Utahn believed to be first to summit Everest with artificial knees

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ALPINE, Utah – A Utah man thought his dreams of climbing to the summit of Mount Everest were ruined due to health issues, but instead he made history by making the ascent with two artificial knees.

Greg Paul of Alpine is 61 years old, and recently he was at the top of the world.

“He’s just is not going to let his body slow him down,” said Billie Paul, Greg’s wife.

Brent Bartholomew, President of Ortho Development Corporation, said that resolve may make Paul’s feat a first.

“Somebody has now summited Mount Everest with knee replacements, first known person to do that ever,” Bartholomew said.

Rewind to eight years ago, when Greg Paul met with a doctor about his ailing knees.

“Going forward, your extreme sport should be like croquet,” he said of his doctor’s advice.

But, that advice didn’t sit well with the active skier, climber and cyclist.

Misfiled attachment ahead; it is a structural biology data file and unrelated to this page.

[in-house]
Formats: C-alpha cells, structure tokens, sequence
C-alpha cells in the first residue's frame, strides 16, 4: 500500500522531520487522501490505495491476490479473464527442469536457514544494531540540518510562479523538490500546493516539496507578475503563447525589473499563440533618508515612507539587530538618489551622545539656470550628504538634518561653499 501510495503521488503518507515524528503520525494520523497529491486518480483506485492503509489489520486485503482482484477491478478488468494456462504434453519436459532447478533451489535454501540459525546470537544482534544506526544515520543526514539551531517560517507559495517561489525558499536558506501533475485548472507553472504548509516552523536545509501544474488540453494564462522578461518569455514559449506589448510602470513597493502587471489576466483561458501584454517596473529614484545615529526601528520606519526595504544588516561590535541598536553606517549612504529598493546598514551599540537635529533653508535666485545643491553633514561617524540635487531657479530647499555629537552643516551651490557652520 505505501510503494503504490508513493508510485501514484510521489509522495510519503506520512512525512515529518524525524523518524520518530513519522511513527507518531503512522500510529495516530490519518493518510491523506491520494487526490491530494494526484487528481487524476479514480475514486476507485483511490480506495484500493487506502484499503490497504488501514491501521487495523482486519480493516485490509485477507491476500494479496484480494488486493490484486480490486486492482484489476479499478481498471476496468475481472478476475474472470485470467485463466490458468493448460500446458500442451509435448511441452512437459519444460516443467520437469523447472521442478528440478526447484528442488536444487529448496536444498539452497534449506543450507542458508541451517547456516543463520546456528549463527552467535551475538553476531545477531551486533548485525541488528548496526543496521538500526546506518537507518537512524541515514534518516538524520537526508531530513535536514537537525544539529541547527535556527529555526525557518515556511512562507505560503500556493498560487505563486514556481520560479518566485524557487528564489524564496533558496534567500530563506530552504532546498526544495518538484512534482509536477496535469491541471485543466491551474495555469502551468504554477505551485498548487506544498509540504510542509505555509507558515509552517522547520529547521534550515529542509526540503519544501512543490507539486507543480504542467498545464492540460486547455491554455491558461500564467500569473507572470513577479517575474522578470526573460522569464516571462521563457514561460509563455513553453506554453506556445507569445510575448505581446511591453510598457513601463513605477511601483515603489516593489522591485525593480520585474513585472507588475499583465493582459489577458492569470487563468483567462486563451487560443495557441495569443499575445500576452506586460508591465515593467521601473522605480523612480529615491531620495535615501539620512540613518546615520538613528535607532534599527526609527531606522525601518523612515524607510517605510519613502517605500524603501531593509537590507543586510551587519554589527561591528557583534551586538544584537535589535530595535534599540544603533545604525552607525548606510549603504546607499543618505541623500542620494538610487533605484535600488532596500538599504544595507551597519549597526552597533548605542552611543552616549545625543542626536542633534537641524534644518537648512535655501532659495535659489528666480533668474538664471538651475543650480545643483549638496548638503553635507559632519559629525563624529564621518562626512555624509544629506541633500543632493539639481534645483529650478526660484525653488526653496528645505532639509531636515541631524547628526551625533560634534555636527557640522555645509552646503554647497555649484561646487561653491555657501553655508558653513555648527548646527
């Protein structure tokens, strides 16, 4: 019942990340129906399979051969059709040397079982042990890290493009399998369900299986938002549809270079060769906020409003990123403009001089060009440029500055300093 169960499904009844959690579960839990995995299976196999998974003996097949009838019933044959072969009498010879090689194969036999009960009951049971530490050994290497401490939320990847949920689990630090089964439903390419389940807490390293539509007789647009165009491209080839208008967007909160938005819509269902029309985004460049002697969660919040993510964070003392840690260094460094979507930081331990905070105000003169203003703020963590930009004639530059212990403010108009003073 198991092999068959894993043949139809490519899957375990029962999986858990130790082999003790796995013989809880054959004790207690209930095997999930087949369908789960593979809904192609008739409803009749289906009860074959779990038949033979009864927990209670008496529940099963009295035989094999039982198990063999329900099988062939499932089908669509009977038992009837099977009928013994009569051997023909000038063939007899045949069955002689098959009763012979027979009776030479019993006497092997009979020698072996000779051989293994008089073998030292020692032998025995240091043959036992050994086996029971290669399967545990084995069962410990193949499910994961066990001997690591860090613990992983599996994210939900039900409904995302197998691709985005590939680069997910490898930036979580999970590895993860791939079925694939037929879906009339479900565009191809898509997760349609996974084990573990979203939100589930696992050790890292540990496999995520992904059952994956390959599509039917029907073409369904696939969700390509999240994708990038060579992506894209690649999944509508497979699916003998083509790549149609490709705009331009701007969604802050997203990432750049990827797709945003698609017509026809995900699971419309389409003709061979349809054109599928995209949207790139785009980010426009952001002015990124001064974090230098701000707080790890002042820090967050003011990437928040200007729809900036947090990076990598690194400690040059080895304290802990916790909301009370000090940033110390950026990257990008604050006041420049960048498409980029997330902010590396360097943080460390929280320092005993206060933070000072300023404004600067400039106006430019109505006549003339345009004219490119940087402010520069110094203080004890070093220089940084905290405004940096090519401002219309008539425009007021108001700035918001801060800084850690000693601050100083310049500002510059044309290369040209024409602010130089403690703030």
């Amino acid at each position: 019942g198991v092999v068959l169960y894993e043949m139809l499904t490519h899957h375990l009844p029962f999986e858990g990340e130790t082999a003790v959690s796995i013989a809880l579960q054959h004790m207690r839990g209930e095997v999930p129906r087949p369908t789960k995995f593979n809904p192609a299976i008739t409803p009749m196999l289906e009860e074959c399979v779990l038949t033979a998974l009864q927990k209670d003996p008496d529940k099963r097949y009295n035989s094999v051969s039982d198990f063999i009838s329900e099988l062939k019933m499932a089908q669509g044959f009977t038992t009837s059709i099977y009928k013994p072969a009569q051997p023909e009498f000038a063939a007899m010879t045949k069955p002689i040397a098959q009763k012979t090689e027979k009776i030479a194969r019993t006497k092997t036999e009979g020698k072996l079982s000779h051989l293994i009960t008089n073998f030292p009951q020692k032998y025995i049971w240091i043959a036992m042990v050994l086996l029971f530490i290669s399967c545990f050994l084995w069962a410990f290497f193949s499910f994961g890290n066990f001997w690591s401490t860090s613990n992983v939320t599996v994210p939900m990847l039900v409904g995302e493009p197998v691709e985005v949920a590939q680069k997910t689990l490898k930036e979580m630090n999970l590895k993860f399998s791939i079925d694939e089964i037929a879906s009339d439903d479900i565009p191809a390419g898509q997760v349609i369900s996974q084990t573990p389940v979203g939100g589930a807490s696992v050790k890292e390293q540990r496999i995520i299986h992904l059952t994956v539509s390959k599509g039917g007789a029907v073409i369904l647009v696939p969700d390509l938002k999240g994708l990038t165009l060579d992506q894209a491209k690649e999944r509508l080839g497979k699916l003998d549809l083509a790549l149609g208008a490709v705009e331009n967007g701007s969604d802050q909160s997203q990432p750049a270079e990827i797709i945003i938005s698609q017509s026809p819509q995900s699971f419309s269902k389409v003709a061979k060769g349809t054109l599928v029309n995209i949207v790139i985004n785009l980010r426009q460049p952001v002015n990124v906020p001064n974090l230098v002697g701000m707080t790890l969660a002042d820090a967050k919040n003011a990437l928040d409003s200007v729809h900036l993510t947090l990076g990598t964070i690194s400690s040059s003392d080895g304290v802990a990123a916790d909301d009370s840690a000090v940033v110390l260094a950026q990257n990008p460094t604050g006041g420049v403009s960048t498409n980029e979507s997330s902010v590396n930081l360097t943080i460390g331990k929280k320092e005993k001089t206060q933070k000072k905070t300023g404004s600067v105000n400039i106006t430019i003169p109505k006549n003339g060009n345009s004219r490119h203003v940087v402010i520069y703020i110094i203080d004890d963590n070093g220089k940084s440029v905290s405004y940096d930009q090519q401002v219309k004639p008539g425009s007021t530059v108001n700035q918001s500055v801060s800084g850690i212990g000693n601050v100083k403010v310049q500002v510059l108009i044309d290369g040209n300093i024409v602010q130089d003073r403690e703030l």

“Well take me outside, back of the barn, and shoot me then,” Greg Paul said at the idea of limiting himself to croquet.

In 2008, Greg Paul’s right knee was replaced. In 2012, the year he first tried to summit Everest, his left was also replaced. The artificial joints are made here at a factory in Draper.

“The combination of a Utah company, Utah doctors and a Utah mountaineer, you know, together we summited the highest mountain in the world,” Bartholomew said.

Ortho Development Corporation sponsored Greg’s third Everest attempt.

“Greg is able to go and summit Mount Everest, what an inspiration for the average person,” Bartholomew said.

Billie Paul said they have a nickname for her husband now.

“We call him the poster child for knee replacements,” she said.

At 29,000 feet, even the poster child is subject to the whims one of the most dangerous climbs in the world.

“He did say he was scared to death and thought they were going to die, the weather got so bad,” Billie Paul said.

With the help of a Sherpa, Greg pushed on, spending 40 minutes, a curiously long time, on Everest’s summit.

“I can’t wait to talk to him to ask, ‘Why were you on the summit so long?’ because they call it the death zone after 26,000 feet,’” Billie Paul said.

Some answers will have to wait, as Greg Paul and his two artificial knees start the long climb down from the top of the world.